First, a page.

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HOW OUR HELP LINE WORKS
For those seeking addiction treatment for themselves or a loved one, the AddictionBlog.org helpline is a private and convenient solution. Caring advisors are standing by 24/7 to discuss your treatment options.
Calls to any general helpline (non-facility specific 1-8XX numbers) for your visit (IP: 103.14.185.231) will be answered by American Addiction Centers (AAC) or a paid sponsor.
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Long Term Effects of Adderall on the Body (INFOGRAPHIC)

Long Term Effects of Adderall on the Body (INFOGRAPHIC)

SUMMARY: The body experiences serious long term effects after chronic Adderall use. All body organs can be affected, and the risk for cardiovascular strokes is extremely high. More long term effects of Adderall on the body here.


TABLE OF CONTENTS


Correct and Incorrect Use

Adderall is a strong stimulant medication that is a combination of dextroamphetamine and amphetamine. It is prescribed for the treatment Attention Deficit Hyperactivity Disorder (ADHD) and narcolepsy, but is frequently used by students or professionals for performance enhancement. Effectively, Adderall paradoxically calms the nervous system of those who need it…and helps others who misuse it maintain focus and concentration.

Misuse of a prescription stimulant means:

  1. Taking Adderall in a way or dose other than prescribed.
  2. Taking someone else’s medicine.
  3. Taking medicine only for the effect it cause, or to get high.

According to the Monitoring the Future Study pubished by NIDA, more college students misuse Adderall than their peers.

The Definition of “Long-Term”

Unfortunately, manufacturers and government authorities are shady about the exact amount of time that is considered “long-term” for Adderall use. “Long-term” use might mean more than one month of daily dosing, during which you are expected to develop Adderall drug dependence. Or, “long-term” use may be 3 months, 6 months, or years of use.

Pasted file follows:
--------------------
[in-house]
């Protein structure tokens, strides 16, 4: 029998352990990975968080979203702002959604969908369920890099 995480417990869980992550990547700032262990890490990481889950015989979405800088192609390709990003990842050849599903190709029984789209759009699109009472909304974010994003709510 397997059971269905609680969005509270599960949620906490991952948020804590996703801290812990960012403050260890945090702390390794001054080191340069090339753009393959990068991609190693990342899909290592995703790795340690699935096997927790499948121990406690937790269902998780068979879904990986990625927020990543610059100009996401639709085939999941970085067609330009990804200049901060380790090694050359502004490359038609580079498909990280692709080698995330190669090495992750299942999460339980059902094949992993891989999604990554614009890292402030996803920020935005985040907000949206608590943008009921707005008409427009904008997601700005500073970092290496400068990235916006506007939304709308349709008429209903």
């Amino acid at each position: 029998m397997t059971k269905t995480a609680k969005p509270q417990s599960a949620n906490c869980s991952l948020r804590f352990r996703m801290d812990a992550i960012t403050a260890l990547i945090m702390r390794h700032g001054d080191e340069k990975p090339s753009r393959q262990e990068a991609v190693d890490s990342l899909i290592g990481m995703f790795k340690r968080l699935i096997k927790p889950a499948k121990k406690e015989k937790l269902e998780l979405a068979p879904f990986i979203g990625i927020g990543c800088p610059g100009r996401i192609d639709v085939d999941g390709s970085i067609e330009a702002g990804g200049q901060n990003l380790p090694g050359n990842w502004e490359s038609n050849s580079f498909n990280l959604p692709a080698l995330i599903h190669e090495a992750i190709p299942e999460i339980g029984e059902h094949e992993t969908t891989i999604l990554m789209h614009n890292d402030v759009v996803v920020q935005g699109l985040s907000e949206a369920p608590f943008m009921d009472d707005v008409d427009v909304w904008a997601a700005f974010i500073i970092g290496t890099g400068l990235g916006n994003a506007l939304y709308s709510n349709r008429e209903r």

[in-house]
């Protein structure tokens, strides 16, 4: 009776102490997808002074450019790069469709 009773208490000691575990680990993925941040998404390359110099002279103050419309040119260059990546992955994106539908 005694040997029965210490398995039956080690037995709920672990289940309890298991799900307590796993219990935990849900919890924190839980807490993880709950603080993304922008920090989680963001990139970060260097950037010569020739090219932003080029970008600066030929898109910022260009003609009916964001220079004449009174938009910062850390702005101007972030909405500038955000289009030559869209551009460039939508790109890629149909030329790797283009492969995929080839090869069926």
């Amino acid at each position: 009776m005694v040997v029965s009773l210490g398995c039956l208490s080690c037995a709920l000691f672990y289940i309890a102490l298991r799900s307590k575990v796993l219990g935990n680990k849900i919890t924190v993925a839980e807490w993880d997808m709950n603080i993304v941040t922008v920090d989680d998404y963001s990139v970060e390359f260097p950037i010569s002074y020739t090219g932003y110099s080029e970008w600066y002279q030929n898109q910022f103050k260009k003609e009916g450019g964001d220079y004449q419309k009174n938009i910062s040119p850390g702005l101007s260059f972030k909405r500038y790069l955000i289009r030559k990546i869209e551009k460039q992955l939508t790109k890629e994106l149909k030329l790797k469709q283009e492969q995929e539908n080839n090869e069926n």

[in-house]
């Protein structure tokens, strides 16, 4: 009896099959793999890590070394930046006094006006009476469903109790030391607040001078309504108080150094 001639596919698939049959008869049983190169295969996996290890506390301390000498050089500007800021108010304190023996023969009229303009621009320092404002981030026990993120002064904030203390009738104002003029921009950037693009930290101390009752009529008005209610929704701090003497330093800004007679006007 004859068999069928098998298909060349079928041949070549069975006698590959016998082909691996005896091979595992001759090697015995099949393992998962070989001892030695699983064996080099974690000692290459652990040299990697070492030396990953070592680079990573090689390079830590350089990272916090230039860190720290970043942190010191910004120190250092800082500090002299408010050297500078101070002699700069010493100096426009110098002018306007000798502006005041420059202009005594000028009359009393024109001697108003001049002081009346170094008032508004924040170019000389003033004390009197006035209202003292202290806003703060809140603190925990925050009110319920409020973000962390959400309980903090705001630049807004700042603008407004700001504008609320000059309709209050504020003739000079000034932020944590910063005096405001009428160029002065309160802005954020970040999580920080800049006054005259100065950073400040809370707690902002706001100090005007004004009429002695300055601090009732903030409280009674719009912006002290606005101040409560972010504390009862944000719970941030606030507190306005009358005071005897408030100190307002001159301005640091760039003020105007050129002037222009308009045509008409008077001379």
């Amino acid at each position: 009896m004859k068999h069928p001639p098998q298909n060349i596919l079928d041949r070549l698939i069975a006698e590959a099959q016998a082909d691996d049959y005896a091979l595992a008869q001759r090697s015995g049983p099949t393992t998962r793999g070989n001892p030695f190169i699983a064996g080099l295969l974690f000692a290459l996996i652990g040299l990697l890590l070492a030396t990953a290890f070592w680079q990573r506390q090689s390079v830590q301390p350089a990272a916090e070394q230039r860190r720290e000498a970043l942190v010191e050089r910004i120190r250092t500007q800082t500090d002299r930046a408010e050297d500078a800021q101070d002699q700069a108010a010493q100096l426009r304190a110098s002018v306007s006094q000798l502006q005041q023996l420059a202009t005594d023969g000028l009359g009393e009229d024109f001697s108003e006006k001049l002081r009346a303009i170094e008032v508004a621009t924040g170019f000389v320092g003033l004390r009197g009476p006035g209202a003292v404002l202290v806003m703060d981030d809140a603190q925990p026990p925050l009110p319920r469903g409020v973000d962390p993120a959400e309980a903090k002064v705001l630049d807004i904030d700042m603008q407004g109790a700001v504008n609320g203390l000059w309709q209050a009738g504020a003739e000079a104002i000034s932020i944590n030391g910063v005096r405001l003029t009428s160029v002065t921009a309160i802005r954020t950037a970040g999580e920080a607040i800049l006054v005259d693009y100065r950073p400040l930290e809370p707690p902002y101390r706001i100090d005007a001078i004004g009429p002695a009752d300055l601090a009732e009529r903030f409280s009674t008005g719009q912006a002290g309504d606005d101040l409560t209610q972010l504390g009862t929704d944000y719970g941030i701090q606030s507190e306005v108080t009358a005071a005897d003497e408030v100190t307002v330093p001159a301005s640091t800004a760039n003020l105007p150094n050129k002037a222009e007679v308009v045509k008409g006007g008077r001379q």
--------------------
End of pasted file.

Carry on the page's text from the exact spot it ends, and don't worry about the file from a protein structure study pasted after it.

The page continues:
In truth, people are prescribed this medication over the course of years. But this kind of use carries with it certain risks. Further, Adderall may actually begin to be less effective over tim. The drug label reads that the:

“Effectiveness of Adderal for long-term use has not been systematically evaluated in controlled
trials. Therefore, the physician who elects to use Adderall for extended periods should periodically reevaluate
the long-term usefulness of the drug for the individual patient.”

Unfortunately, this 2012 article publisehd in the medical journal, Brain and Behavior, summarized that long-term effects of Adderall – either adverse or positive – remain unknown. There few long-term studies (longer than 24 months) on the use of stimulants for the management of ADHD; therefore, the precise long-term effects are still undocumented.

Addiction Liability

Adderall has a high potential for addiction. In fact, the drug is scheduled as a Schedule II medication by the Controlled Substances Act put into law in 1971.  Even more, the FDA approved label for Adderall has numberous precautions written at the beginning. The updated warnings read:

“Amphetamines have a high potential for abuse. Administration for prolonged periods of time may lead to drug dependence and must be avoided. Particular attention should be paid to the possibility of subjects obtaining amphetamines for non-therapeutic use or distribution to others, and the drugs should be prescribed or dispensed sparingly. Misuse of amphetamine may cause sudden death and serious cardiovascular adverse events.”

Additionally, if you’re taking Adderall to get high…it can lead to addiction, known to doctors as a substance use disorder (SUD). Addiction can also develop when Adderall has been prescribed. The hallmark sign of a problem sis continued use of the drug despite health problems or failure to meet responsibilities at work, school, or home.

Main Effects of Adderall